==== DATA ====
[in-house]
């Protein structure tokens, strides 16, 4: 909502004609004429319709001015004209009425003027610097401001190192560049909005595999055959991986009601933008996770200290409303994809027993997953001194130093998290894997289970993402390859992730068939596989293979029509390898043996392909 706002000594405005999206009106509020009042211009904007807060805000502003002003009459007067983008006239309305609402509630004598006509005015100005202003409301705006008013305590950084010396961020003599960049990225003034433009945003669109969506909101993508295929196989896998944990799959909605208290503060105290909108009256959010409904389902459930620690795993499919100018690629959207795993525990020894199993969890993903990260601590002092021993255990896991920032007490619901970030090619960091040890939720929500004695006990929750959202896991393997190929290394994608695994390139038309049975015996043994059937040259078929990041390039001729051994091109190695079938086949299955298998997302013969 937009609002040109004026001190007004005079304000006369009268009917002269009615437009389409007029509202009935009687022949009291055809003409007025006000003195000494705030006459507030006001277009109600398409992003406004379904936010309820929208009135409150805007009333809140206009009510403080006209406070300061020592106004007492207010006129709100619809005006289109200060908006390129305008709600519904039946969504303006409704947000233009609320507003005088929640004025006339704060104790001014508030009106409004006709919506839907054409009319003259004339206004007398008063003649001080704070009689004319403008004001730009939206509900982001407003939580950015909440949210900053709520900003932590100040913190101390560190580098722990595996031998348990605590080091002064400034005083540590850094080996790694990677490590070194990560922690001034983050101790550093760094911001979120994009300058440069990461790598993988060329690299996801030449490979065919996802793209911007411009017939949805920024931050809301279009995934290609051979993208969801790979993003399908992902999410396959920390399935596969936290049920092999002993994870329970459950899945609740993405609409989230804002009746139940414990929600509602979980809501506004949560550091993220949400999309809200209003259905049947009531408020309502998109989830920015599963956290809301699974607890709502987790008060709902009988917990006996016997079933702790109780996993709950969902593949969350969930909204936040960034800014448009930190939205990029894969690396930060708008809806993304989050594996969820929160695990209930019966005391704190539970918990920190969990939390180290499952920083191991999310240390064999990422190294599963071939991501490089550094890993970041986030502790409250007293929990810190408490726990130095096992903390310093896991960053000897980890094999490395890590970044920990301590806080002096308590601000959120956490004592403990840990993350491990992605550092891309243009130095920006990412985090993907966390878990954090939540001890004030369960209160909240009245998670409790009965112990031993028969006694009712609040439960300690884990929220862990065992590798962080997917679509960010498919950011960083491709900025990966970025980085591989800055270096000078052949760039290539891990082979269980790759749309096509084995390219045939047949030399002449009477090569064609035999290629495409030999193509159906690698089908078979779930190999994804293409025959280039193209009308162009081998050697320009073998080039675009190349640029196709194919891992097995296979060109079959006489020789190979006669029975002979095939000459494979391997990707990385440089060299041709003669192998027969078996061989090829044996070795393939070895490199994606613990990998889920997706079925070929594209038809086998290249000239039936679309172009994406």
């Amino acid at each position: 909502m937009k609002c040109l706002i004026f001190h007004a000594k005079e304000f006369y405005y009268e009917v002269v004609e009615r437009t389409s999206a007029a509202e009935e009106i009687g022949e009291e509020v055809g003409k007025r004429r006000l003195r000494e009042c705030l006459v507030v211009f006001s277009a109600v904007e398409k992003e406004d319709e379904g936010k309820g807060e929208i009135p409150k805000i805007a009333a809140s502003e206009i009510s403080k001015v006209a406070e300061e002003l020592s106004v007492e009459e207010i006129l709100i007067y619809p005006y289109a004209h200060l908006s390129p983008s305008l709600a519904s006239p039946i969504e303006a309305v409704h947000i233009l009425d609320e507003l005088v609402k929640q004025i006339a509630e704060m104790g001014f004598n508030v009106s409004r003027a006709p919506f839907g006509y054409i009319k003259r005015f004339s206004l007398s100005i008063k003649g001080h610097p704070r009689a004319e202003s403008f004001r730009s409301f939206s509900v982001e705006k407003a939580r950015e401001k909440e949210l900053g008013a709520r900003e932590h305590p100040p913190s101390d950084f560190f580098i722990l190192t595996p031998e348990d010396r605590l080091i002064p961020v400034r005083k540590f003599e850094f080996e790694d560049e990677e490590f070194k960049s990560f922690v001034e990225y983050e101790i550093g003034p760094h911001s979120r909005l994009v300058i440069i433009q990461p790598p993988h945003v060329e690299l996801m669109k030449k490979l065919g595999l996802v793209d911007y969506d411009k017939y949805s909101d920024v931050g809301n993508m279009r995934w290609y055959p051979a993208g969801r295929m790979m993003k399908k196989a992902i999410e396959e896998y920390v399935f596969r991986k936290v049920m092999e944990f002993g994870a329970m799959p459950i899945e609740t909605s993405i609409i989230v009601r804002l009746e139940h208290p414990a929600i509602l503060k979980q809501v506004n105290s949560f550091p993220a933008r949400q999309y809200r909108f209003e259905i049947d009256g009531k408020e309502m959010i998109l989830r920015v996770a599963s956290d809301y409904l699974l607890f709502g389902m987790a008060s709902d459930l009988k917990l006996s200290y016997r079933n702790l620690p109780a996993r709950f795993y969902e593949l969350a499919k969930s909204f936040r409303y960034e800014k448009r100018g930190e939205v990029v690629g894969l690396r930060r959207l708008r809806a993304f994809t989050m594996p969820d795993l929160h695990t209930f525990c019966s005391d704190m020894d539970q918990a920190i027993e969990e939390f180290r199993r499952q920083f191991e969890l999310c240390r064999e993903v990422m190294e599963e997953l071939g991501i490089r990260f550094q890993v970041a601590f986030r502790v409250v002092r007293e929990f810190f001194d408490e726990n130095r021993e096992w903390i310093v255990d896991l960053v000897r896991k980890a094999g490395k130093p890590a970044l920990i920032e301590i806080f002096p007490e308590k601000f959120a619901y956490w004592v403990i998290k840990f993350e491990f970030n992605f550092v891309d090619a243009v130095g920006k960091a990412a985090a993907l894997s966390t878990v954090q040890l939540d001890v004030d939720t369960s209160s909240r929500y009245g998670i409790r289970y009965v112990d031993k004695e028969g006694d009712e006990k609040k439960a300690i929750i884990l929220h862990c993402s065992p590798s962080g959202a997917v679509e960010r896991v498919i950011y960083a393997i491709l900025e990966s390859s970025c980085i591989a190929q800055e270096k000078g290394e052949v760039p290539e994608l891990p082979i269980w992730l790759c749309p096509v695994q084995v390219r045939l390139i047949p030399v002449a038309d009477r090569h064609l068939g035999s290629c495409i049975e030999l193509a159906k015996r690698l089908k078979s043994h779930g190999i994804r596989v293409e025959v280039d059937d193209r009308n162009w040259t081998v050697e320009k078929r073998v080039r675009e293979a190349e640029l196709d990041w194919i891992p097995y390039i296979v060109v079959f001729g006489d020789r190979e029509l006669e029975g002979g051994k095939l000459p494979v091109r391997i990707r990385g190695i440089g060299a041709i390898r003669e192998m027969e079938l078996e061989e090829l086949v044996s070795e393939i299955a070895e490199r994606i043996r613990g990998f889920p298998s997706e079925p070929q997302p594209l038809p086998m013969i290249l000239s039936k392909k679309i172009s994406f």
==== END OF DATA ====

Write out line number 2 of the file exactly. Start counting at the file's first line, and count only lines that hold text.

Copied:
């Protein structure tokens, strides 16, 4: 909502004609004429319709001015004209009425003027610097401001190192560049909005595999055959991986009601933008996770200290409303994809027993997953001194130093998290894997289970993402390859992730068939596989293979029509390898043996392909 706002000594405005999206009106509020009042211009904007807060805000502003002003009459007067983008006239309305609402509630004598006509005015100005202003409301705006008013305590950084010396961020003599960049990225003034433009945003669109969506909101993508295929196989896998944990799959909605208290503060105290909108009256959010409904389902459930620690795993499919100018690629959207795993525990020894199993969890993903990260601590002092021993255990896991920032007490619901970030090619960091040890939720929500004695006990929750959202896991393997190929290394994608695994390139038309049975015996043994059937040259078929990041390039001729051994091109190695079938086949299955298998997302013969 937009609002040109004026001190007004005079304000006369009268009917002269009615437009389409007029509202009935009687022949009291055809003409007025006000003195000494705030006459507030006001277009109600398409992003406004379904936010309820929208009135409150805007009333809140206009009510403080006209406070300061020592106004007492207010006129709100619809005006289109200060908006390129305008709600519904039946969504303006409704947000233009609320507003005088929640004025006339704060104790001014508030009106409004006709919506839907054409009319003259004339206004007398008063003649001080704070009689004319403008004001730009939206509900982001407003939580950015909440949210900053709520900003932590100040913190101390560190580098722990595996031998348990605590080091002064400034005083540590850094080996790694990677490590070194990560922690001034983050101790550093760094911001979120994009300058440069990461790598993988060329690299996801030449490979065919996802793209911007411009017939949805920024931050809301279009995934290609051979993208969801790979993003399908992902999410396959920390399935596969936290049920092999002993994870329970459950899945609740993405609409989230804002009746139940414990929600509602979980809501506004949560550091993220949400999309809200209003259905049947009531408020309502998109989830920015599963956290809301699974607890709502987790008060709902009988917990006996016997079933702790109780996993709950969902593949969350969930909204936040960034800014448009930190939205990029894969690396930060708008809806993304989050594996969820929160695990209930019966005391704190539970918990920190969990939390180290499952920083191991999310240390064999990422190294599963071939991501490089550094890993970041986030502790409250007293929990810190408490726990130095096992903390310093896991960053000897980890094999490395890590970044920990301590806080002096308590601000959120956490004592403990840990993350491990992605550092891309243009130095920006990412985090993907966390878990954090939540001890004030369960209160909240009245998670409790009965112990031993028969006694009712609040439960300690884990929220862990065992590798962080997917679509960010498919950011960083491709900025990966970025980085591989800055270096000078052949760039290539891990082979269980790759749309096509084995390219045939047949030399002449009477090569064609035999290629495409030999193509159906690698089908078979779930190999994804293409025959280039193209009308162009081998050697320009073998080039675009190349640029196709194919891992097995296979060109079959006489020789190979006669029975002979095939000459494979391997990707990385440089060299041709003669192998027969078996061989090829044996070795393939070895490199994606613990990998889920997706079925070929594209038809086998290249000239039936679309172009994406």